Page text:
A standard heatpump uses around 3KW of electric and they’ve been hailed as the saviour of the planet, most noticeably by the UK Government. Boris Johnson talked of little else during the last quarter of 2020, outlining his plan to install 600,000 heatpumps a year by 2028. This was of course prior to his hosting COP26 in Glasgow, the following year. He didn’t announce how his ambitious plans for net zero by 2050 were to be paid for, but, hey, that’s a small detail when there’s a planet that needs saving. Johnson is now marking time, before his successor, likely to be Liz Truss, takes over at Number 10 in September, meanwhile, over in Norway, where heatpumps are extremely popular (604 heat pumps installed for every 1,000 households), there’s a problem that could blow a hole in Johnson’s theory that heatpumps are the ideal replacement for gas boilers in the UK. Norway uses hydropower for 90% of its electricity generation, the remaining 10% is generated by windpower, but, in the south of the country, low levels of rainfall have seen electricity price rises double that of the rises in the North where rainfall is ony slightly below seasonal averages. Now, rising electricity prices are becoming a major worry to the average Norwegian and they haven’t even got to Winter yet.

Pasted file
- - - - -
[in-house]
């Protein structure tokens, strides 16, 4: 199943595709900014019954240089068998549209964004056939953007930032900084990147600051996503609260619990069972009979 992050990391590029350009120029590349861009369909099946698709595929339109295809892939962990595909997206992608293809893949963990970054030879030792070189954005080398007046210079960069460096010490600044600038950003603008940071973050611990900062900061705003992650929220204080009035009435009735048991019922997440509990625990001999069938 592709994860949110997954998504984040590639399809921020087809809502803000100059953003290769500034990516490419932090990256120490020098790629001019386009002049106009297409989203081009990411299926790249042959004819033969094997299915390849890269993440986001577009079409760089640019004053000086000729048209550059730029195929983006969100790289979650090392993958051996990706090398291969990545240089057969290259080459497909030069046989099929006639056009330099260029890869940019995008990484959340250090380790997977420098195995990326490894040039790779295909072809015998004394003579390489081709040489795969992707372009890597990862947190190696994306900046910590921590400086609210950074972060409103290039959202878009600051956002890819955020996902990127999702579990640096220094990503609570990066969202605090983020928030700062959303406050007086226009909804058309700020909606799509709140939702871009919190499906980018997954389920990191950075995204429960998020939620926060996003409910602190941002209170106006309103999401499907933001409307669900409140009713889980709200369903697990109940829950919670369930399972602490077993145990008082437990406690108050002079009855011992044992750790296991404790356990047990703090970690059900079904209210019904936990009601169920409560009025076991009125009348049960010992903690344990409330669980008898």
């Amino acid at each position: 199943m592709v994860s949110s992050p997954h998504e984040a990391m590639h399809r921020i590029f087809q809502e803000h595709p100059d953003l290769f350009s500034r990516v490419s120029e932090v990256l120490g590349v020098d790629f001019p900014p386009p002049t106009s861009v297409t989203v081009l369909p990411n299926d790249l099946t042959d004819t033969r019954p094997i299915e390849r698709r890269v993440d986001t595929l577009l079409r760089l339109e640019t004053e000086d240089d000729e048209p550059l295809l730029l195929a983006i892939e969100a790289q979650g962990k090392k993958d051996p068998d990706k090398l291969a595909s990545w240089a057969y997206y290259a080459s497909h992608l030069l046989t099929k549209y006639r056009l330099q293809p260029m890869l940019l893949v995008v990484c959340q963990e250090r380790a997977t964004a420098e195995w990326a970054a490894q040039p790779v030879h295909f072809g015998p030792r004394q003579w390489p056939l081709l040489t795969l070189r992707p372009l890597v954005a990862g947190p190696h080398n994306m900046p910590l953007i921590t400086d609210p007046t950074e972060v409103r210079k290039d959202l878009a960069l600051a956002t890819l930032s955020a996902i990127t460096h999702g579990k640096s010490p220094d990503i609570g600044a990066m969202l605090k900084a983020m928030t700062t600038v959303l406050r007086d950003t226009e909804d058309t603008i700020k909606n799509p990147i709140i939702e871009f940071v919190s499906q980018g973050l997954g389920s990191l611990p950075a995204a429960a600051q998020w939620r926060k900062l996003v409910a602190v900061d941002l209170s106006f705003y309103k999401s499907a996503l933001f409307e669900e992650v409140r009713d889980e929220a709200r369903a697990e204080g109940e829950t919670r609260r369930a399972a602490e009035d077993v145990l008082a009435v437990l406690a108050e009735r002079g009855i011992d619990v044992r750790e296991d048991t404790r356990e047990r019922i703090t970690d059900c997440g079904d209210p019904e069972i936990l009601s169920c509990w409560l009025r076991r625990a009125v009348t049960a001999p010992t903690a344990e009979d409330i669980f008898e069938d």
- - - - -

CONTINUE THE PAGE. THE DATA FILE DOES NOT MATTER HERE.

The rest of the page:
Electricity consumption is increased when heatpumps are installed and in Norway, a typical home will consume around 8,500 KWh of electricity per year, compared to around 2,900 KWh of electricity per year in the UK. Of course, homes with heatpumps do not consume natural gas, but, if all homes in UK were forced to install heatpumps, the average monthly electricity bill, at today’s prices, would be around £410 per household (UK’s energy price cap will probably see 60p per KWh from January 2023). So, are heatpumps the future for the UK? Who will pay for the installation, considering an average price of at least £10,000 per unit? Can the National Grid supply DOUBLE the demand in the Winter months once heatpumps replace gas boilers? How does a pensioner on £614 per month pay an average electricity bill of £410 per month? The energy crisis in the UK has seen unit electricity prices rise by up to 400% and the simple, easy solutions to achieve net zero that Boris Johnson promised us, may just turn out to be, more hot air from an over inflated wind bag.